# Far-Future Expires Headers
# Taken from the HTML5 Boilerplate: http://html5boilerplate.com/
# You may need to tweak the “access plus 1 month” part to fit your content
Header set cache-control: public
# Perhaps better to whitelist expires rules? Perhaps.
ExpiresDefault “access plus 1 month”
# cache.manifest needs re-reqeusts in FF 3.6 (thx Remy ~Introducing HTML5)
ExpiresByType text/cache-manifest “access plus 0 seconds”
# your document html
ExpiresByType text/html “access”
# rss feed
ExpiresByType application/rss+xml “access plus 1 hour”
# favicon (cannot be renamed)
ExpiresByType image/vnd.microsoft.icon “access plus 1 week”
# media: images, video, audio
ExpiresByType image/png “access plus 1 month”
ExpiresByType image/jpg “access plus 1 month”
ExpiresByType image/jpeg “access plus 1 month”
ExpiresByType image/ico “access plus 1 year”
ExpiresByType video/ogg “access plus 1 month”
ExpiresByType audio/ogg “access plus 1 month”
ExpiresByType video/mp4 “access plus 1 month”
ExpiresByType font/ttf “access plus 1 month”
ExpiresByType font/woff “access plus 1 month”
ExpiresByType image/svg+xml “access plus 1 month”
ExpiresByType text/css “access plus 1 week”
2. Enable GZip Compression
This is a crucial step in decreasing the size of your web page’s files. Enabling GZip compression tells the server to compress files before sending them to the browser. In turn, the browser decompresses the files and renders the site. All of this happens in an instant and greatly decreases the size of your files and, thus, your load time.
To enable GZip compression, add the following code to your .htaccess file:
# Enable GZip Compression
# html, xml, css, and js:
# webfonts and svg:
Comments, spaces, and tabs balloon the size of your code and markup. Minifying your code will not only remove unnecessary whitespace from your files, but also remove any comments you’ve inserted. This can greatly reduce the size of your site’s files. At Paramore|Redd, we have a server-side process in place, called AutoMin, that automatically does this for us when a new version of our files are pushed to production. As a part of our P|R Labs project, we are providing you with this software free of charge for use in your projects. Many thanks to the minify project for their minification classes.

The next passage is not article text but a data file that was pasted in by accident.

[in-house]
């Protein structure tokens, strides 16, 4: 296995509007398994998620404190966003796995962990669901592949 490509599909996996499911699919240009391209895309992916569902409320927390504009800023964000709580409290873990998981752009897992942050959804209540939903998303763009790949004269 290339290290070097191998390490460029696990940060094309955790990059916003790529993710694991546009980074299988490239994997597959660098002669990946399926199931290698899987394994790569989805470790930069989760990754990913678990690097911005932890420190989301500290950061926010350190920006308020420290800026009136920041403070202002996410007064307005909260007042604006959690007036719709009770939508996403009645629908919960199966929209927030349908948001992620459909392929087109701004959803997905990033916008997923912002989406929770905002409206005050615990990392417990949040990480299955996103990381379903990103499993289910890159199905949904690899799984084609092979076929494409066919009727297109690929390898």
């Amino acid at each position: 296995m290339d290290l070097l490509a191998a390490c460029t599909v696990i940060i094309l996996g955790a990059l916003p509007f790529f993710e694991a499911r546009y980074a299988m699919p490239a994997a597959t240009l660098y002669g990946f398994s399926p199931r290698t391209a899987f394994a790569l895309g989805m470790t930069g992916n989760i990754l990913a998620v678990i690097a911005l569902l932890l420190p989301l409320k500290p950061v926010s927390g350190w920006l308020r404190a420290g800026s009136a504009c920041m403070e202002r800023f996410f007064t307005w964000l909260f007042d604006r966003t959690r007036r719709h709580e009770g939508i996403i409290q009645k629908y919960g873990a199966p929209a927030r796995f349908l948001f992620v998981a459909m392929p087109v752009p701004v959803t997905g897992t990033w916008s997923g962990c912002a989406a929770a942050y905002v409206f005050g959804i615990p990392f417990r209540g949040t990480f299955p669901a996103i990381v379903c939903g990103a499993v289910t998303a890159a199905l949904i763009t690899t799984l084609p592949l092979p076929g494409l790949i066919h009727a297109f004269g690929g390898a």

UPDATE: A new version of AutoMin is available and this section of the article is out of date. Please check the latest README for more information.
# chmod 777 -R /path/to/web/root/automin/
Next, add the following to your .htaccess file:
# Pass the complete path to any css file to the php minifier
# CSS/JS Auto Minification by Jesse Bunch (getbunch.com)
# Paramore|Redd Online Marketing (paramoreredd.com)
RewriteRule ^(.*\.css)$ /automin/minifier.php?path=$0
RewriteRule ^(.*\.js)$ /automin/minifier.php?path=$0
4. Compress your HTML Markup
Yet another savings comes from automatically compressing the HTML output of your CMS. At Paramore|Redd, we use the ExpressionEngine CMS.
Provided you followed the instructions for installing AutoMin above, here’s how to automatically compress the HTML output of ExpressionEngine:
Open up your site’s index.php file and add the following to the top of the file: